On the Ladder of Love
Let's talk about love and levels of love. Love is so central to Christian identity that it becomes inconceivable to identify oneself as a Christian without visible marks of love as a testimony to the claim. God created us in love and for love, and He is the source of that love. As St. Bernard of Clairvaux, a 13th-century great lover of God and the last of the Church Father, once said, "Love is the fountain of life, and the soul which does not drink from it cannot be called alive." But we ought to love God above all things and with all our life. There is a hierarchy of love. The goal of everyone created in the image and likeness of God is to prioritize their love for the author and source of love above other subjects of legitimate love. It is of utmost importance and highest priority that we love God first to love others rightly. Jesus calls us to love him more than we love our family. He teaches us to order priorities right when it comes to who we love most. To love God as He should be loved is a process and implies lifetime perseverance and progress.
St. Bernard wrote about four categories of the love of God that serves as a helpful guide as it throws light on the perfection of love.
The first degree is selfish love, that is, loving yourself for your own sake. Despite our awareness that God called us to love Him first and above all, the natural impulse is to love self first over God. This selfish love is a consequence of Original sin. It is part of our flawed human nature to self indulge in love for oneself to the detriment of our neighbors; hence we have to strive to overcome this excessive love of self to the expense of the love of God and neighbor. We are called to let this self-love overflow to others and not limited to oneself alone. We have to love God first to love ourselves rightly.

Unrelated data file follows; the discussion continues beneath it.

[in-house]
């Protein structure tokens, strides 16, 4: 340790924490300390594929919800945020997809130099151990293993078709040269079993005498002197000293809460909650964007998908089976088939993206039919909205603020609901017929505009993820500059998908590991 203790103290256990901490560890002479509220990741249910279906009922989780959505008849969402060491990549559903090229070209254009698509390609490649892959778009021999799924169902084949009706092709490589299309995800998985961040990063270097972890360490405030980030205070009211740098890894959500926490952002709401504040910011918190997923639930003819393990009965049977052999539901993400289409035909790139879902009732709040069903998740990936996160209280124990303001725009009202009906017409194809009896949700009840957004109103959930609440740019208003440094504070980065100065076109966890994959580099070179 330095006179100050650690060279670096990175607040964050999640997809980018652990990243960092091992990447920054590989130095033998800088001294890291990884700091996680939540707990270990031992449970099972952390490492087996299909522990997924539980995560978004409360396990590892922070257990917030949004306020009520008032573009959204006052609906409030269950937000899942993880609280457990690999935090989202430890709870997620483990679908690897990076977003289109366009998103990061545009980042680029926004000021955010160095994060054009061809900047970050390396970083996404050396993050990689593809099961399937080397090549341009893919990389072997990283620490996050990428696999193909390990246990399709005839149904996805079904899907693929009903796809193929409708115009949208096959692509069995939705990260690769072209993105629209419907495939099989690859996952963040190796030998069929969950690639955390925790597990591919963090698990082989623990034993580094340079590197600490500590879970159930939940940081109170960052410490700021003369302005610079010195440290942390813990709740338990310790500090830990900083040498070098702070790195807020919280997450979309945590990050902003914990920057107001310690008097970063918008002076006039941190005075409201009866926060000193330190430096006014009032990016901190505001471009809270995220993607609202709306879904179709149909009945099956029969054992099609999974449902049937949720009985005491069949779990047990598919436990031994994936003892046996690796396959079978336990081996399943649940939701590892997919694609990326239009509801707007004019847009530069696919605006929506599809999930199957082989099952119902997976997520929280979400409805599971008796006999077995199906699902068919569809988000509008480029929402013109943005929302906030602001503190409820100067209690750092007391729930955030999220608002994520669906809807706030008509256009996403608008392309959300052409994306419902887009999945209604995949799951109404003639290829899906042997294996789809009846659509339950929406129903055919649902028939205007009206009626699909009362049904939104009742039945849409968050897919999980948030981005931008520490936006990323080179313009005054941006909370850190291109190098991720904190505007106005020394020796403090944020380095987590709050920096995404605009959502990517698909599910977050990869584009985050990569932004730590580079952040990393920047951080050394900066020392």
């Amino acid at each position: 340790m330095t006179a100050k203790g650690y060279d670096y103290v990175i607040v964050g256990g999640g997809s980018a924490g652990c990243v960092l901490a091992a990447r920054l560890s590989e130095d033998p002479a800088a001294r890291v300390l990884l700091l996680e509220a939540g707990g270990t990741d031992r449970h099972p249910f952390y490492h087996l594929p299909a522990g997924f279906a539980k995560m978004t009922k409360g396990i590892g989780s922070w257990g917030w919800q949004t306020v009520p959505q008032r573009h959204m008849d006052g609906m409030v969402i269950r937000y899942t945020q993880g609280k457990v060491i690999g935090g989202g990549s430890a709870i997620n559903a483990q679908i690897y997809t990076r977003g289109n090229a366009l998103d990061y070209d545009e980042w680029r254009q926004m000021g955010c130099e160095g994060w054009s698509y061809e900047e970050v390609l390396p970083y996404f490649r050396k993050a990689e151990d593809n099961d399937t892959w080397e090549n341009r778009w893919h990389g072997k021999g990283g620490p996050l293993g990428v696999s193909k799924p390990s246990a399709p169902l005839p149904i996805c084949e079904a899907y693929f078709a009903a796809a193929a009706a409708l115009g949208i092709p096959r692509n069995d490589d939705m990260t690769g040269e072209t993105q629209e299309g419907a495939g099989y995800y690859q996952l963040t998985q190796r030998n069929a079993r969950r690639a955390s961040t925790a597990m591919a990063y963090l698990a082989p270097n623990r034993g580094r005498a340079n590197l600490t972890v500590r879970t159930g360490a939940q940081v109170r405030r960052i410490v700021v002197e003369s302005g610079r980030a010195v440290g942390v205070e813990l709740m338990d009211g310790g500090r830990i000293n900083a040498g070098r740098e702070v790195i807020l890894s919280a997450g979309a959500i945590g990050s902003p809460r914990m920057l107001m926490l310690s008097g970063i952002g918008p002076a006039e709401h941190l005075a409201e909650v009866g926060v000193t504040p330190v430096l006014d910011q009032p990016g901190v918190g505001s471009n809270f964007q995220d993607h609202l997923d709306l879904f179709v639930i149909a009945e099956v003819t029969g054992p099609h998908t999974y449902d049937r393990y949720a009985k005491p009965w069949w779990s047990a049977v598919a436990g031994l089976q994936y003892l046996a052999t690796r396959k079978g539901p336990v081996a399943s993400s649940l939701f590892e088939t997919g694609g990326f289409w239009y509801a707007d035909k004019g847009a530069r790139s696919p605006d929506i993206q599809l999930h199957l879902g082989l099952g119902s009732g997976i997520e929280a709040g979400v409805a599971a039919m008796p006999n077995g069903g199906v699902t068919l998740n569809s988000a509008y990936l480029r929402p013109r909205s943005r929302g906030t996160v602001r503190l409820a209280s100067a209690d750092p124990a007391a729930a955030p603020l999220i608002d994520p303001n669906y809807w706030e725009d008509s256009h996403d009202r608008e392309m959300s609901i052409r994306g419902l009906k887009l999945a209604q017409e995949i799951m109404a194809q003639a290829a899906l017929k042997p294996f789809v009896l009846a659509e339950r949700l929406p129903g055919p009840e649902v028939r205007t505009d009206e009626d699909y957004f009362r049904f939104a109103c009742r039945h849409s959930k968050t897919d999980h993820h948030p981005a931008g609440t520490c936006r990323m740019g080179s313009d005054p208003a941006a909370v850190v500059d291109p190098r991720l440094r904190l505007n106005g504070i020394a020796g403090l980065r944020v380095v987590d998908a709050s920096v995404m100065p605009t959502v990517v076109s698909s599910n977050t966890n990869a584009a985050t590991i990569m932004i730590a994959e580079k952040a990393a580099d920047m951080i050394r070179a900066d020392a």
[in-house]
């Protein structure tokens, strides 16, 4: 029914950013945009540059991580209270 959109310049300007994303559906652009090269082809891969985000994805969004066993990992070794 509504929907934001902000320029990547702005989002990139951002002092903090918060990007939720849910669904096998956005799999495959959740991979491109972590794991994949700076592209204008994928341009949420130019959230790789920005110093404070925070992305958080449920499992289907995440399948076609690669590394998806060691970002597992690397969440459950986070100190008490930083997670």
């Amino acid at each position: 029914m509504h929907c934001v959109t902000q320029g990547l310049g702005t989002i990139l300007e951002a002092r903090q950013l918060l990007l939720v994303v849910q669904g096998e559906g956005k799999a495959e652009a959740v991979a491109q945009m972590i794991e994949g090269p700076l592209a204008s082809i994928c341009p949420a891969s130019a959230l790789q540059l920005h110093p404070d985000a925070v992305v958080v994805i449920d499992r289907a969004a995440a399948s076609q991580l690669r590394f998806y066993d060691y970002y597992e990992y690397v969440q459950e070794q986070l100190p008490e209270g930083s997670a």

The second degree of love involves loving God for your own blessing- dependence on God. At this stage, you now love God but primarily for your own sake, the love of God for our benefits. At this level of love, a Christian only give thanks to God on account of His goodness to him. It is similar to what people in the secular world call friends with benefits. This type of lover tends to give thanks to God only when he or she receives blessings from Him. This form of love is not yet perfected, though an improvement over the first degree of love.
The third degree of love implies loving God for God's own sake. At this degree of love, a Christian begins to have intimacy with God. This kind of love is love without self-interest. It is a love that develops from intimacy with God and the discovery of his incredible goodness. It comes from actually having an experiential knowledge of his kindness and mercy. During this stage of love, we love for love's sake, a pure and spontaneous love, not love purely for self-interest.
The fourth degree of love is self-love for God's sake; it is a profound union with God's love. This stage of love at first appears contradictory because we know that self-love is a lower form of love, but when we ponder on it, it is the highest form of love that can only be attained momentarily here on earth and fully in heaven. At this height of love, the lover of God loses himself in God's love. To reach this stage of love is to be truly Christ-like, to be totally immersed in his grace. You decrease and Christ increase to the extent that he is the only one that exists. This highest level of love can be attained only permanently in heavenly as a reward for loving God alone and always.
As people who profess the love of Jesus above all others, let us consider the practice of love and make progress in St. Bernard's proposal on the love of God. 1 John 4:8 tells us that "God is love…we cannot say we know God without love" To love as God wants us to love, Jesus tells us in this Sunday's Gospel, we must take up our cross and follow Him, we must lose our lives in him to gain our lives. The only way to make progress from selfish love to agape love is to die to sin and live "for God in Christ Jesus" (Romans 6:11).
St. Bernard of Clairvaux is not only a lover of God but a troubadour of agape love and you will derive spiritual benefits from singing or frequently meditating on his love lyrics that follow:
Jesus, our only joy be Thou. As Thou our prize wilt be; Jesus, be Thou our glory now and thru eternity.
In the Perfect Love of God,
Fr. Bernard Oniwe, OP